|Institution:||University of Findlay|
|Keywords:||Rhetoric; Literature; Folklore; Michael Ende; Neverending Story; Bormann, Earnest; Booth, Wayne; fantasy rhetoric; Bastian; creative writing; Delegrange, Cindy Selfe|
|Full text PDF:||http://rave.ohiolink.edu/etdc/view?acc_num=findlay1461878467|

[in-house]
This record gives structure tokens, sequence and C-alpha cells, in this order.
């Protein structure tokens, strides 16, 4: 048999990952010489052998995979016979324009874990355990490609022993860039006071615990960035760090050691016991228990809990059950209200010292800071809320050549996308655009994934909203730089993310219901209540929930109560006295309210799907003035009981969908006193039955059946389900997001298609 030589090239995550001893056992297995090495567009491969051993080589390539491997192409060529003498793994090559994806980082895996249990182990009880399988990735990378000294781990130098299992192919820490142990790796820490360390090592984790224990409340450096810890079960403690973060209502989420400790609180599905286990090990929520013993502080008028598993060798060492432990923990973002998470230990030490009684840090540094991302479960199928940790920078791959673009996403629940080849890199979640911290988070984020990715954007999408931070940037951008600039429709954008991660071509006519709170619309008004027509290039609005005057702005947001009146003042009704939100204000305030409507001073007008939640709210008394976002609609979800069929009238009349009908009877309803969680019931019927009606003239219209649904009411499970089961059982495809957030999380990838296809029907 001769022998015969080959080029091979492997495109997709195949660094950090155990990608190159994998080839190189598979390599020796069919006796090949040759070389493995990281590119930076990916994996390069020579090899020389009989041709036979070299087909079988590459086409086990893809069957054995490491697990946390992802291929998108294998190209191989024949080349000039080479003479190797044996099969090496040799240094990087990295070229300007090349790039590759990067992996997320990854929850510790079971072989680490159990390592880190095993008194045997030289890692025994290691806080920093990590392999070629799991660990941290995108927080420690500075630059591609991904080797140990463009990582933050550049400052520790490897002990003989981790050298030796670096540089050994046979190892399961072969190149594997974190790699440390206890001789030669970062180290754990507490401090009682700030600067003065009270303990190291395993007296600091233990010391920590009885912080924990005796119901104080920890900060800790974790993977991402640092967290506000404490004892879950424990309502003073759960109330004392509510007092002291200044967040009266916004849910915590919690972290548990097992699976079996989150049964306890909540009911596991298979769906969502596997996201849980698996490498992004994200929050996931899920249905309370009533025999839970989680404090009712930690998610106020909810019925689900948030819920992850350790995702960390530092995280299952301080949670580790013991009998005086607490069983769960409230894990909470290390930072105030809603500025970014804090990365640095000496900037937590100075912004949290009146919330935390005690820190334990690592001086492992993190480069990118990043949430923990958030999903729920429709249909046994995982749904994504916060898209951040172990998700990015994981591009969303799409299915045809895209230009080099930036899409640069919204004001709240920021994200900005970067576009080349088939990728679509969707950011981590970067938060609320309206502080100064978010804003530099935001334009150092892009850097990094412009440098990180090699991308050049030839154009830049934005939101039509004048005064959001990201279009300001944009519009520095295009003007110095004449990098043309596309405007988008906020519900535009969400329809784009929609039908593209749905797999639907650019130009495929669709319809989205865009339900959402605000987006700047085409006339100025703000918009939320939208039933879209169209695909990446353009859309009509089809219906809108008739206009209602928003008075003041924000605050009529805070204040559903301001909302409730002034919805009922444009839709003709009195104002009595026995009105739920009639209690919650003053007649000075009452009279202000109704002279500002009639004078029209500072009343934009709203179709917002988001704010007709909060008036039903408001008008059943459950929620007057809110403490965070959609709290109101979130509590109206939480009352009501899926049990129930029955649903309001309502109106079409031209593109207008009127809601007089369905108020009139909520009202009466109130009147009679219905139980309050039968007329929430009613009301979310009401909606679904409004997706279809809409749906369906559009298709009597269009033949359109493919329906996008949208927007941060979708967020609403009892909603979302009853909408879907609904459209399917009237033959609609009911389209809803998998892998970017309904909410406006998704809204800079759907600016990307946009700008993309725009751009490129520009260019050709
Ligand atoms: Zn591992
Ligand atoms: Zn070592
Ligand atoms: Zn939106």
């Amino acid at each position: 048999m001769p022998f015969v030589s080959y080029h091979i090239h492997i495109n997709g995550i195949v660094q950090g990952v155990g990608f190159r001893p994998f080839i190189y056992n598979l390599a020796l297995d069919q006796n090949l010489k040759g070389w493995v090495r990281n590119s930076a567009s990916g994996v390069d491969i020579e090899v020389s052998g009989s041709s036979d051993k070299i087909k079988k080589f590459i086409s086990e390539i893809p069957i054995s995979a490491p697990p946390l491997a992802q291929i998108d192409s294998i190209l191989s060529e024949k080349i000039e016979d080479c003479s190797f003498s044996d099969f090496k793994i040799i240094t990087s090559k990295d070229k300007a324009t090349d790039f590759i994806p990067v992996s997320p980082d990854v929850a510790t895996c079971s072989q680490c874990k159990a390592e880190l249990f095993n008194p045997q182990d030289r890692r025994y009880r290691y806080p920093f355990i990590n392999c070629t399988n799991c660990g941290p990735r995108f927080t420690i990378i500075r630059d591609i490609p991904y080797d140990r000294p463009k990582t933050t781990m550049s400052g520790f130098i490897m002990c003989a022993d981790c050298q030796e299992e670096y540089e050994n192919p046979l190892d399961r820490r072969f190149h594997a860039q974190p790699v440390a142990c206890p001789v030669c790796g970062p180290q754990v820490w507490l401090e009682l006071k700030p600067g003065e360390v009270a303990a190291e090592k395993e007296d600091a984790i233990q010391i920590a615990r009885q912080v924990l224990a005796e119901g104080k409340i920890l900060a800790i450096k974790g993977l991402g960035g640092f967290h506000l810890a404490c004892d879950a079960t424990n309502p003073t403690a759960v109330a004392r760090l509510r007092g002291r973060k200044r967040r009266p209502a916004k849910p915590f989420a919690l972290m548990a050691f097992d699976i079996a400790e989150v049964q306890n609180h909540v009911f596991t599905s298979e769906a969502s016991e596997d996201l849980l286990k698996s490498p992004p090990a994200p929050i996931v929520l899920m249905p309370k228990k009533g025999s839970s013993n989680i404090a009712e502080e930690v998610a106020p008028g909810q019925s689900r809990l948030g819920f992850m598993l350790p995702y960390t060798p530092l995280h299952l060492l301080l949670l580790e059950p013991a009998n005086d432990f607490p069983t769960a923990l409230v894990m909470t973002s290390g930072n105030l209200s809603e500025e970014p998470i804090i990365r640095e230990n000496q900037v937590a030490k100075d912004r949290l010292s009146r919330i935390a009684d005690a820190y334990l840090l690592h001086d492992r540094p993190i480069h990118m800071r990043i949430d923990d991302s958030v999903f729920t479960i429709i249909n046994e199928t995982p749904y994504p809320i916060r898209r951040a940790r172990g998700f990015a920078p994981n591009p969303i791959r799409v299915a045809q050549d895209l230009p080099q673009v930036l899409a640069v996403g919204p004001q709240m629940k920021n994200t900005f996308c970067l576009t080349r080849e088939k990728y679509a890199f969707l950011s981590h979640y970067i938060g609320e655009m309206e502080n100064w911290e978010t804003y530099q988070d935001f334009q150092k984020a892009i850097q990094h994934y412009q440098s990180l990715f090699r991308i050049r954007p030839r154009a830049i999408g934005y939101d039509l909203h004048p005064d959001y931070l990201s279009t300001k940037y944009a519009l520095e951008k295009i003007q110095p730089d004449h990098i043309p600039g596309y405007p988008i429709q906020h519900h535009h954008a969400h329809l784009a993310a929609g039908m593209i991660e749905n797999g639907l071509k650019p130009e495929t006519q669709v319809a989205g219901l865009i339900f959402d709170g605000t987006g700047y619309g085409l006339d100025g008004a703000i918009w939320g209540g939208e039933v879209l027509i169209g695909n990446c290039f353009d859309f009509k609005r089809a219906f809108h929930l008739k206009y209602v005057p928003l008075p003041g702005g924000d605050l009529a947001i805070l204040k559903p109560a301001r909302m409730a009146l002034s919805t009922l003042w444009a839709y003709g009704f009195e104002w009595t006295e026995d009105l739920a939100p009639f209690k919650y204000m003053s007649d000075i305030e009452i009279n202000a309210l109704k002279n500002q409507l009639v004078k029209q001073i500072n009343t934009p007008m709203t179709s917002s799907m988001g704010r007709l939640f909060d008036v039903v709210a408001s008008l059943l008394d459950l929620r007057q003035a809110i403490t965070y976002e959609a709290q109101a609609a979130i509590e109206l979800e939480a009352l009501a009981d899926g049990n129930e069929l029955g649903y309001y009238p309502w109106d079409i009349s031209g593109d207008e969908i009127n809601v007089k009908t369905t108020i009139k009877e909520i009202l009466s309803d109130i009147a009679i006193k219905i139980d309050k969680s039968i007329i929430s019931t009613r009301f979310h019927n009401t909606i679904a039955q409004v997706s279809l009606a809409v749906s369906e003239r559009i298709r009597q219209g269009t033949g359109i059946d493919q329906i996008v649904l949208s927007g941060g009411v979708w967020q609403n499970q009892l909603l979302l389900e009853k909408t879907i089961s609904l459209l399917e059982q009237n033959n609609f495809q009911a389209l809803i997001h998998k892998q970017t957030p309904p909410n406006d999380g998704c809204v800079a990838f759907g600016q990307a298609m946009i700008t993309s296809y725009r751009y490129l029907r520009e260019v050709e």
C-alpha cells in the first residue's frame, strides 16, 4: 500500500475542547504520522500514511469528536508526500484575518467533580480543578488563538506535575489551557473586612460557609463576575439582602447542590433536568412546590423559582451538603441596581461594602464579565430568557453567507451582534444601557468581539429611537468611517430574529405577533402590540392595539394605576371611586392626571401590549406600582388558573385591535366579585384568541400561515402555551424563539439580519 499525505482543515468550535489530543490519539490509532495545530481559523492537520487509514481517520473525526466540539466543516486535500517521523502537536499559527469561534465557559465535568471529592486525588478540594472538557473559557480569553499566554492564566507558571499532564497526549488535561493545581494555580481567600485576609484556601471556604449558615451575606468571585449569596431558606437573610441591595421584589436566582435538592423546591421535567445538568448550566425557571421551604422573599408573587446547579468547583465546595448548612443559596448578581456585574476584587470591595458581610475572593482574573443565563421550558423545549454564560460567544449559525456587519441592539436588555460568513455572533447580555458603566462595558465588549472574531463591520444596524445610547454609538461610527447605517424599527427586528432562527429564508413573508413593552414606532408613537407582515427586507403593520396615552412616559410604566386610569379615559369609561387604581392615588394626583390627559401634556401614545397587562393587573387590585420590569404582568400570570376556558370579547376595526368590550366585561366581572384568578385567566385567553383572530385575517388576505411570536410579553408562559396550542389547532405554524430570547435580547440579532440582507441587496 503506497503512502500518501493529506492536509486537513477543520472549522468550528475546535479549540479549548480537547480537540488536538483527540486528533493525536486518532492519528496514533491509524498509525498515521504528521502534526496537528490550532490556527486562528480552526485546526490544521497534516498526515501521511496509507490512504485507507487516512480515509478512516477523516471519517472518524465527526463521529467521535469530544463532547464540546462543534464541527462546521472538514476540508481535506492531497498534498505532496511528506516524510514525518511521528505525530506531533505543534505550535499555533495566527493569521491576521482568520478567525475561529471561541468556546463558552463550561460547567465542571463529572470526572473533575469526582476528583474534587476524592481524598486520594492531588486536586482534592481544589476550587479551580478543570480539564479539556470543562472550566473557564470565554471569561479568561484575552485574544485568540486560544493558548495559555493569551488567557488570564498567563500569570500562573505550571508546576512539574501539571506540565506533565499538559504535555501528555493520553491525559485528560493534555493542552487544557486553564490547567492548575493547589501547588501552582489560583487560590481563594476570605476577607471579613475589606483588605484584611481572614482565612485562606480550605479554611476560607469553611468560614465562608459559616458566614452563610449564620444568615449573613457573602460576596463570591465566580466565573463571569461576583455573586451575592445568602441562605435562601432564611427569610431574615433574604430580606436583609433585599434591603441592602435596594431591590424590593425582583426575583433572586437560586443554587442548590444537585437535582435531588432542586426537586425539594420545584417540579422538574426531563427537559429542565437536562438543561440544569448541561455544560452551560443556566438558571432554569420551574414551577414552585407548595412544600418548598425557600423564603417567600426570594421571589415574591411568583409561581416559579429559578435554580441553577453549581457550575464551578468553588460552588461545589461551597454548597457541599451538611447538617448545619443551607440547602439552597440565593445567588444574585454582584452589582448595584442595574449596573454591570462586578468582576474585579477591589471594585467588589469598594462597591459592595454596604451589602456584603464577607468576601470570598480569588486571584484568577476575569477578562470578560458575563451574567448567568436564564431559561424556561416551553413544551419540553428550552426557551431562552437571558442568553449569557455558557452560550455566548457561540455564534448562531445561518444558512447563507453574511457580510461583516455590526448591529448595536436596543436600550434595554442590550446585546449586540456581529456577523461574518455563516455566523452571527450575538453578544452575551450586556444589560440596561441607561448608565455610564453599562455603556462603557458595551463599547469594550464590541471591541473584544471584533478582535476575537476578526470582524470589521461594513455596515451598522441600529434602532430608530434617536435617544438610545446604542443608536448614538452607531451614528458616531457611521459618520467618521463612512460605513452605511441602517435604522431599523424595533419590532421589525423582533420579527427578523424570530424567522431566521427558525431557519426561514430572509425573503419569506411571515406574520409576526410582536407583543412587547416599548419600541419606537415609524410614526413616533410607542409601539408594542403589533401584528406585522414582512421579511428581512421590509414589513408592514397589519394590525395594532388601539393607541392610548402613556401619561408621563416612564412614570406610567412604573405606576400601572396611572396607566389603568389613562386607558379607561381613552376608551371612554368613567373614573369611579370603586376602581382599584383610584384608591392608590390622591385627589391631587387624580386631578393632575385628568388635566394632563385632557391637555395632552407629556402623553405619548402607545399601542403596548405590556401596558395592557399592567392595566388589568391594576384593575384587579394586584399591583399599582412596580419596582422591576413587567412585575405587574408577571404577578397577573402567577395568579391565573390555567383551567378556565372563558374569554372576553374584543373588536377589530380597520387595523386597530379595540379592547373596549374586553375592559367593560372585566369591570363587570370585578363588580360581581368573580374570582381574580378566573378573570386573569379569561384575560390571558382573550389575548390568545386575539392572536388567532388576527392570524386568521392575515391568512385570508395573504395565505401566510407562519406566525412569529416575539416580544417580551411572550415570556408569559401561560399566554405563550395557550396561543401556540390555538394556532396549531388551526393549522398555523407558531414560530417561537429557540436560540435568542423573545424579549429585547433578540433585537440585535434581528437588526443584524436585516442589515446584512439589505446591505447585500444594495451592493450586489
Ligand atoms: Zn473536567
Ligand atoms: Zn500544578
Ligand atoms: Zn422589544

The Neverending Story by Michael Ende is a little-known manifesto for writers. In this piece, I bring forth evidence proving that Ende's novel is a necessary step on the bridge between rhetoric and creative writing. The Neverending Story shows writers the importance of stories and that all writing can contain the thrill and magic that fantasy does; this includes rhetorical writing. I will show how Ende';s novel can be applied to rhetorical writing, by divulging the rhetoric and meaning of his own work. I have gathered works that support this claim as well as illuminate the meaning of Ende's work. I have found at least one rhetorician and one theorist who agree with me: Wayne Booth and Earnest G. Bormann. Using Bormann's fantasy theory, I explore how to connect the rhetoric of fantasy writing to academic rhetoric. As a result of this connection, academic rhetoric could become more accessible to the common reader and touch on deeper, more moral and transcendent meanings through creativity. Advisors/Committee Members: Tulley, Christine (Committee Chair).